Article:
The best Zwift setups to give you the competitive edge

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 The best Zwift setups to give you the competitive edge
The best Zwift setups to give you the competitive edge

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The best Zwift setups to give you the competitive edge
The best Zwift setups to give you the competitive edge
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(Image credit: Wattbike)

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The best Zwift setups to give you the competitive edge
The best Zwift setups to give you the competitive edge

(Image credit: Wattbike)

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The best Zwift setups to give you the competitive edge
The best Zwift setups to give you the competitive edge

(Image credit: Wattbike)

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The best Zwift setups to give you the competitive edge
The best Zwift setups to give you the competitive edge

(Image credit: Wattbike)

Zwift was only launched in 2015 but in the short time since has revolutionised indoor training for cyclists. Indoor training was once a necessary evil for committed cyclists escaping winter weather, but Zwift’s virtual worlds offer an engaging and addictive experience, helping more riders get fitter than ever before.

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Cheapest Zwift setups

Whatever your budget and level of expertise, there’s a Zwift setup for you - but the more you spend, the more realistic the experience, with more impressive training gains as a result.

In this guide, we’ll run through how the app can give you the competitive edge on the bike, before recommending three setups to help you make the most of Zwift.

How can Zwift give you the competitive edge?

Zwift is an indoor training app popular with sportive riders, amateur racers and professional cyclists alike. By connecting your turbo trainer or indoor training bike with the app and your smartphone, tablet or computer, you can choose from five virtual worlds to immerse yourself in.

Zwift’s own fantasy island, Watopia, is complemented by virtual courses in London, New York, Richmond and Innsbruck, with the latter two options modelled on the routes of the 2015 and 2018 UCI Road World Championships.

In simple terms, the harder you ride, the faster your virtual avatar will go. If you’re using a smart turbo trainer or indoor training bike, the app will automatically adjust the resistance as the gradient changes. “Smart trainers allow you to become fully immersed in the landscape of platforms such as Zwift, with the resistance increasing as you go uphill and decreasing when descending,” says Pav Bryan of Spokes Personal Performance Coaching.

You can ride solo or join a group event, with everything from social spins and group rides set within a predefined power range, all the way through to full-gas races with prizes on the line. “Zwift adds an element of competition that some riders need to be able to produce their best efforts,” according to James Spragg of Spragg Cycle Coaching.

On top of that, Zwift also offers training plans and workouts - ideal if you’re training for an event - all set against the ever-changing backdrop of climbs, descents and vast vistas found in the app’s virtual worlds.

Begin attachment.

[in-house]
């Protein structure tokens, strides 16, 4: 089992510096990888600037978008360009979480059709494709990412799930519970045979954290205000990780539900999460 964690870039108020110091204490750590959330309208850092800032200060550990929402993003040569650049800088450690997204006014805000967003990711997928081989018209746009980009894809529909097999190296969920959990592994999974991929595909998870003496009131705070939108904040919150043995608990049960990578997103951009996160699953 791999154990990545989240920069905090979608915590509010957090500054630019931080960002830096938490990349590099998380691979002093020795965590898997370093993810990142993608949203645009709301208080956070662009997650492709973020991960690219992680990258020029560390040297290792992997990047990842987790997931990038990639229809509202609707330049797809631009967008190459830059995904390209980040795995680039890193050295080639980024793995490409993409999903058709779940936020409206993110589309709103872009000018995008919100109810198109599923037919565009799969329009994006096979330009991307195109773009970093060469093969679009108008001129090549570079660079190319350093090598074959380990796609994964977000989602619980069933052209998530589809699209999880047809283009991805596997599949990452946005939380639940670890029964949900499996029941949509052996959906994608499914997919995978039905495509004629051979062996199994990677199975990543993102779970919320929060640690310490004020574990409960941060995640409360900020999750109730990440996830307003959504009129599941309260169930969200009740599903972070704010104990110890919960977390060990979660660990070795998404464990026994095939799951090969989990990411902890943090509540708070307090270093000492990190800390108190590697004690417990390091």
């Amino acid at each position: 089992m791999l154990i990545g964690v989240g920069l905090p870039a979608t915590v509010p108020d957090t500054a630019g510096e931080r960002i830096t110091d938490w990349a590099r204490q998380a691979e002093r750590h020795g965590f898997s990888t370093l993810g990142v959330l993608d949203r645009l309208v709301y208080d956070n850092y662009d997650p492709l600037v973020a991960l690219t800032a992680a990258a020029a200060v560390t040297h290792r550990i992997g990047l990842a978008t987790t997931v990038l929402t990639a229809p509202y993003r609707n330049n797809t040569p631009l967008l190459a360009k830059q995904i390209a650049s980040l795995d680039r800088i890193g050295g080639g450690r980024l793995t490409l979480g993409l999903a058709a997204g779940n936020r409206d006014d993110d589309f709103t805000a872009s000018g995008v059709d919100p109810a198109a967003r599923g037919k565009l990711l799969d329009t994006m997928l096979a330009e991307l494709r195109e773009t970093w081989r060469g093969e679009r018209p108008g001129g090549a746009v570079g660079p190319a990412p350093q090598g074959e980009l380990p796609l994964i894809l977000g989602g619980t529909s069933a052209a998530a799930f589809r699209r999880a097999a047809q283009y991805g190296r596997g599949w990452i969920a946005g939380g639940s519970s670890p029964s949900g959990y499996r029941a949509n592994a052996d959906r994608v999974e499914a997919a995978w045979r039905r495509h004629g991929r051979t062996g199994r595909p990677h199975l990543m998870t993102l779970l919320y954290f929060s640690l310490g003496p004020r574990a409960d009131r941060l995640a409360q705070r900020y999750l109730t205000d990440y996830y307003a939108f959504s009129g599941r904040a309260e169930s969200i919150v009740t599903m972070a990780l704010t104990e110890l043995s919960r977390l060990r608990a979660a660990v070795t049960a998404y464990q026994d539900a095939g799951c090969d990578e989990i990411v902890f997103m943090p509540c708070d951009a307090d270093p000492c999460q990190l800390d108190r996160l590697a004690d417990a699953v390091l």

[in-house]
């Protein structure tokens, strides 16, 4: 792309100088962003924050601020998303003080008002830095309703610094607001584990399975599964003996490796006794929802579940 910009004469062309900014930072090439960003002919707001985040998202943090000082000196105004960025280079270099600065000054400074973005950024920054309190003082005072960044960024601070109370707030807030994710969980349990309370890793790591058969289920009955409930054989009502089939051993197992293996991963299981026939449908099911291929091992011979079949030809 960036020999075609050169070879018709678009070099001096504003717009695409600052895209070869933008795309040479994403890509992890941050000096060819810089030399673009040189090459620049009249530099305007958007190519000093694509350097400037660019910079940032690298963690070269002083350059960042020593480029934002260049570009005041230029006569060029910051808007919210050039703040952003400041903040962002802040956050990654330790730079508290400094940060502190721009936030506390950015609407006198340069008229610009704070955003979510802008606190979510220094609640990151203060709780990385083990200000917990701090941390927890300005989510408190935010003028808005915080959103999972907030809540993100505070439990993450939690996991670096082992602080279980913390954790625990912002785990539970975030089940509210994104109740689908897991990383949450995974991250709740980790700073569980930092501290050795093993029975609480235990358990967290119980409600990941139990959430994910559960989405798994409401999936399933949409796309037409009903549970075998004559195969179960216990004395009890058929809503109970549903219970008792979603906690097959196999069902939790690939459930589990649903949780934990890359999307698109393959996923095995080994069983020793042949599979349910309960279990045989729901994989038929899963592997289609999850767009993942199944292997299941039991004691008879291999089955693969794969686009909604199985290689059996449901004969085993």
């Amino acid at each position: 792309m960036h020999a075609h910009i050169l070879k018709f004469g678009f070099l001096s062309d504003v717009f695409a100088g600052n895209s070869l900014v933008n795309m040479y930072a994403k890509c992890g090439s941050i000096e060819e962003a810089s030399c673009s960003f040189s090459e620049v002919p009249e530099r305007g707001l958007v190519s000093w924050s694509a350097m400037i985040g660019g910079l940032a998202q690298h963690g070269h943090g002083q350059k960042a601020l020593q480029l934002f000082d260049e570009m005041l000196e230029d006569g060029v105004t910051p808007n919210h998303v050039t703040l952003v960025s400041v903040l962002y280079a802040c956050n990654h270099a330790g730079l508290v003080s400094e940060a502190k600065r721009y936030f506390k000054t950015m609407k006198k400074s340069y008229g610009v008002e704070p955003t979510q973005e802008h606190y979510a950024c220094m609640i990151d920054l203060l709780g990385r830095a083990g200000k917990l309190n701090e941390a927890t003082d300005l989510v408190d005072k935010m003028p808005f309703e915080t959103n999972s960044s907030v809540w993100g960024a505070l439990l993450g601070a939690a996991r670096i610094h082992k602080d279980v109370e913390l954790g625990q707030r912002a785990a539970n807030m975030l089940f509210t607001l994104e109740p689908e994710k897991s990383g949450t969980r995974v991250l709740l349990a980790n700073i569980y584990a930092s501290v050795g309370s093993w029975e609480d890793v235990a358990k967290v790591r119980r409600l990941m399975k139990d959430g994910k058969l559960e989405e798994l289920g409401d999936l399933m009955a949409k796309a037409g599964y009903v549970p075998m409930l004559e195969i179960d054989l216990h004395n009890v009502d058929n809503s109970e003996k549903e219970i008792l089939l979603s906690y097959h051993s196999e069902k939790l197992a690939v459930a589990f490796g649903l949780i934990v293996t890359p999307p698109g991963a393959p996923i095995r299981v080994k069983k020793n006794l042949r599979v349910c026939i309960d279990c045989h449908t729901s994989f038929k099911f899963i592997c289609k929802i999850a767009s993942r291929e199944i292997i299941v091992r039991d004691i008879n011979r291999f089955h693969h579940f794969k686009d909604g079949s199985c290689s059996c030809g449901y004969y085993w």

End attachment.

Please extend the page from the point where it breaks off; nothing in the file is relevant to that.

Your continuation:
Structured sessions on the indoor trainer remove the external variables you might find when riding out on the road. Zwift ups the ante again by keeping you engaged - dare we say it, entertained - during an interval sessions.

Using a smart trainer comes into its own here by automatically controlling the resistance for each interval, ensuring you get the maximum training benefit from every pedal stroke, even if you have little time to train.

“Riding on the turbo is so controlled,” says Dean Downing, a former professional cyclist turned coach. “You can stick to a predefined power, with no variables like the wind or traffic to contend with. You can easily plan a session and see your progress every week and month.”

What are the best Zwift setups?

Zwift uses your power output (and weight) to calculate your speed in the game. A smart trainer or indoor training bike with a built-in power meter will automatically transmit that data from the device to the app, while also being capable of automatically controlling resistance.

But that doesn’t mean you have to spend a fortune to get started on Zwift. Here are three recommended setups to get started, regardless of your budget.

Budget: CycleOps Fluid 2, £250.00

The CycleOps Fluid 2 is a conventional turbo trainer so doesn’t have the built-in electronics to record (and transmit your power data), nor can it automatically control the resistance (you’ll need to use your bike’s gears for that), but it’s still fully compatible with Zwift.

All you need is a ANT+ or Bluetooth speed sensor, which works in conjunction with the trainer and app to estimate your power. If your smartphone, tablet or computer is Bluetooth-enabled, you can connect the speed sensor direct, otherwise you will also need an ANT+ dongle.

Mid-range: Wahoo Kickr Core, £699.99

The Wahoo Kickr Core is one of our favourite turbo trainers, offering the accuracy and realism of a direct-drive trainer at a mid-range price.